United States Government Bans Cruises to Cuba

government cruise ban cuba
Norwegian Sun in Cuba. - Photo by Norwegian Cruise Line

The United States Government has taken action to prevent U.S. travel to Cuba, including new restrictions on American vessels sailing to the island nation.

UPDATE JUNE 5, 10:45 AM:

According to the Cruise Lines International Association (CLIA), cruise lines must immediately remove all calls to Cuba from their itineraries. 

"All these bookings had been made under a general license previously issued by the United States government that authorized 'people to people' travel to Cuba," CLIA stated. "The new rules effectively make it illegal to cruise to Cuba from the United States. While this situation is completely beyond our control, we are genuinely sorry for all cruise line guests who were looking forward to their previously booked itineraries to Cuba."

The association said that this affects almost 800,000 passengers who are either already onboard their respective cruises, or are booked for a future one. 

Starting Wednesday, June 5, American travelers will be prohibited from going to Cuba under the previous educational ‘people to people’ travel authorization. Additionally, passenger and recreational vessels will no longer be permitted to visit Cuba, including cruise ships, yachts, and private or corporate aircraft. On a good note for those who already have a cruise to Cuba in the works, those who have already booked and paid for a trip may be allowed to go ahead with it. This means that cruises to Cuba that are in the very near future will possibly still sail, but it’s not guaranteed.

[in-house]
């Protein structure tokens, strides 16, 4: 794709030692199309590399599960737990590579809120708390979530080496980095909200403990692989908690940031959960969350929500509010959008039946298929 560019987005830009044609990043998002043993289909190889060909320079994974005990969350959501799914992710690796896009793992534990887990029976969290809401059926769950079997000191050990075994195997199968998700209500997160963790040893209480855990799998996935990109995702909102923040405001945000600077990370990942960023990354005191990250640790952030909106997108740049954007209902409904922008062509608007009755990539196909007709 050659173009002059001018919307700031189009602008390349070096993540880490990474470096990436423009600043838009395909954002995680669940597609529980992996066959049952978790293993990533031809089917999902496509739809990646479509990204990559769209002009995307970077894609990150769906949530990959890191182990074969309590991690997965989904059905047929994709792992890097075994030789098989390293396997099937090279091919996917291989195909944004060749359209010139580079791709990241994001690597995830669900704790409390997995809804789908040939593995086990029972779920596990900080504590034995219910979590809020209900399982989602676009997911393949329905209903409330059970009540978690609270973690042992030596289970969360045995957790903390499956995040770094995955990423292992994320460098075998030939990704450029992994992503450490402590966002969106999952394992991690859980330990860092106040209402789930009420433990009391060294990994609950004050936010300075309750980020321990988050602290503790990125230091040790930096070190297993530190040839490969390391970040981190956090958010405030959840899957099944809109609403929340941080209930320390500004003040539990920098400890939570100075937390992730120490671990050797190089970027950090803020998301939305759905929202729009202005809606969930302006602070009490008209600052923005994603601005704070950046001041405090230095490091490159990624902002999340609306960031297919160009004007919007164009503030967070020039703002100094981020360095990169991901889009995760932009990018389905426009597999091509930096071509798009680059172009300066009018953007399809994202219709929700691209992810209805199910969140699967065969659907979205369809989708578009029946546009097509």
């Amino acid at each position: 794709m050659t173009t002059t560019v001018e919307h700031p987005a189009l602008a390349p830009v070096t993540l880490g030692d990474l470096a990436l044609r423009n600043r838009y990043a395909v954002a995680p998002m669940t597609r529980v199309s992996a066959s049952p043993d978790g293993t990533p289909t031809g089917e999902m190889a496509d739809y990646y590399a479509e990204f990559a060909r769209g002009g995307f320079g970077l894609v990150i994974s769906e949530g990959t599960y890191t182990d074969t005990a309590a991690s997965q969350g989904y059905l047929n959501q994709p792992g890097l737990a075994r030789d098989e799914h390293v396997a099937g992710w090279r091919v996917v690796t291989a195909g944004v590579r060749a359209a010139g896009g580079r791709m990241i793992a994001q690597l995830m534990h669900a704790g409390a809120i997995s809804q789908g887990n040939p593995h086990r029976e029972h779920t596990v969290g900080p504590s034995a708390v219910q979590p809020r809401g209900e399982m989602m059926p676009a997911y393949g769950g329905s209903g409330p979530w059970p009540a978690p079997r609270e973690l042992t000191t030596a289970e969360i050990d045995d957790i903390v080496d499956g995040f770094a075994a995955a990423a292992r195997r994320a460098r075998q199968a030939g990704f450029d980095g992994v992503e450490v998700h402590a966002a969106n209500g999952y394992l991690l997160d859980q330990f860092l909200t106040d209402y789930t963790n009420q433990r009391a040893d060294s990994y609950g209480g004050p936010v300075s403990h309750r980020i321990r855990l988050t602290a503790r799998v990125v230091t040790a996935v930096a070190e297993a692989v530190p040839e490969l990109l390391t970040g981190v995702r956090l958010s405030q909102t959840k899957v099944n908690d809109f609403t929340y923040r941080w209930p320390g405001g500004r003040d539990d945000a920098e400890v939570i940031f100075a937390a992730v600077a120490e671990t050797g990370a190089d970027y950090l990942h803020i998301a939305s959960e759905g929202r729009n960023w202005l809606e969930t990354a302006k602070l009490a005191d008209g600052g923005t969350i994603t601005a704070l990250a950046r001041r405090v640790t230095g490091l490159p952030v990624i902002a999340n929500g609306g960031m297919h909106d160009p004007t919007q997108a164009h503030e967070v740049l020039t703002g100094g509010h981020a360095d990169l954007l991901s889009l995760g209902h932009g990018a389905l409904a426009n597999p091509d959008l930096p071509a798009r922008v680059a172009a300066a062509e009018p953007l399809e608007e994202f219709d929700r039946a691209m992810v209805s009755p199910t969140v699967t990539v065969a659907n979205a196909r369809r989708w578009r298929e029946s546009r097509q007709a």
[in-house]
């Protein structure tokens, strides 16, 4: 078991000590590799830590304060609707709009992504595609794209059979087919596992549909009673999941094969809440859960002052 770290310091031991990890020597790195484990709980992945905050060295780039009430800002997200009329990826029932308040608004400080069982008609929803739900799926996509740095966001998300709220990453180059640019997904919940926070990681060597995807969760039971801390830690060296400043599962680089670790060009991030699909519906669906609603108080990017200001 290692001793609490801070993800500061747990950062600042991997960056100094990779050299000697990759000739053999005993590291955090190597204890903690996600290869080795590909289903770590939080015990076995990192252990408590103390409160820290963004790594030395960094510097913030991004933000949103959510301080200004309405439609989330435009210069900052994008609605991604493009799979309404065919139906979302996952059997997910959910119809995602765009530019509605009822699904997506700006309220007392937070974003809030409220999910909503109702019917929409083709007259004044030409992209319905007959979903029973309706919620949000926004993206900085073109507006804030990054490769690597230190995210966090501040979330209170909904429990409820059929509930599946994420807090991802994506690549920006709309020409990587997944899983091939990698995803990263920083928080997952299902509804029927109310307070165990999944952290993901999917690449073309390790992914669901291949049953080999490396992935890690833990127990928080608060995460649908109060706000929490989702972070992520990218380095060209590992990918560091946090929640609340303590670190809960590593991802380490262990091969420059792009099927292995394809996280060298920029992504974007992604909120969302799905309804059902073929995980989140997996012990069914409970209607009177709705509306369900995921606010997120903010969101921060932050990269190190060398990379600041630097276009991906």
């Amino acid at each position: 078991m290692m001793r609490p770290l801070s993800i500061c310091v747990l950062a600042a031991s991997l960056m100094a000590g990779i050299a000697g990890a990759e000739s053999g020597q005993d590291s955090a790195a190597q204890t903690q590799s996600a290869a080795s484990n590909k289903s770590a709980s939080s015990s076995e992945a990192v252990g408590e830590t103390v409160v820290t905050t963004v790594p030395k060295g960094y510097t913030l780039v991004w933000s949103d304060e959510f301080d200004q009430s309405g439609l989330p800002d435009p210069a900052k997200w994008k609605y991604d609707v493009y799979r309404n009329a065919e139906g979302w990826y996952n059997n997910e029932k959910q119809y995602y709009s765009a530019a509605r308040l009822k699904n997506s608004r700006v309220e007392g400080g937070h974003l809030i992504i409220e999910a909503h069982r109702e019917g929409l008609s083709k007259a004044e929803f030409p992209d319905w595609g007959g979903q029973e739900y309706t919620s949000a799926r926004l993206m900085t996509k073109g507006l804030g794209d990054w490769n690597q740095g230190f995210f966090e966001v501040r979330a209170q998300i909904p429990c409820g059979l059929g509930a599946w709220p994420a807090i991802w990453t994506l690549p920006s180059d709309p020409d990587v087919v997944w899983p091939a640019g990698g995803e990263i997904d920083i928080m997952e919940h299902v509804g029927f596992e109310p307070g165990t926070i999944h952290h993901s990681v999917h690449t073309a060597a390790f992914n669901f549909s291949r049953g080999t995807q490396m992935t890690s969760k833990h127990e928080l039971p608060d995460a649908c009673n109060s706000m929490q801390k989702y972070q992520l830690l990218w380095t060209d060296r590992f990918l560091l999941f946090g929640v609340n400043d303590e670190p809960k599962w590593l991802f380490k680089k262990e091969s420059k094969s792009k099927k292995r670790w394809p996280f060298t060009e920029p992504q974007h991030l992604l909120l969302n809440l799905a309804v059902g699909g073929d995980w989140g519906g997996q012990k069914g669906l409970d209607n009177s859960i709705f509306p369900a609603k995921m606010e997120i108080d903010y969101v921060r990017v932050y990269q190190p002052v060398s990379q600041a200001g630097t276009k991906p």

Cruise lines carrying passengers already booked on cruises to Cuba may be able to continue those sailings, Pedro Freyre, a Miami-based attorney who represents Carnival and other major cruise lines told the Associated Press. “For now, it’s prohibited unless the cruise lines request a specific license,” Freyre said. Cruise lines have been trying to determine “if there’s any opening there to at least complete trips that have been booked and passengers that have made travel plans.”

A previous ban on cruises to Cuba was relaxed in 2014, and Americans were able to travel to the island nation on cruise ships and through other authorized visits.

According to the U.S. Department of State, the reason for reinstating the ban is so that the United States can starve the Cuban government of tourism dollars, holding the regime accountable for their oppression of the Cuban people, its interference in Venezuela, and its support of the man-made crisis led by Nicolas Maduro, who continues to undermine the Venezuelan people’s right to form their own alliances and government. “The United States calls on the regime to abandon its repression of Cubans, cease its interference in Venezuela, and work toward building a stable, prosperous, and free country for the Cuban people,” The U.S. State Department said in a statement.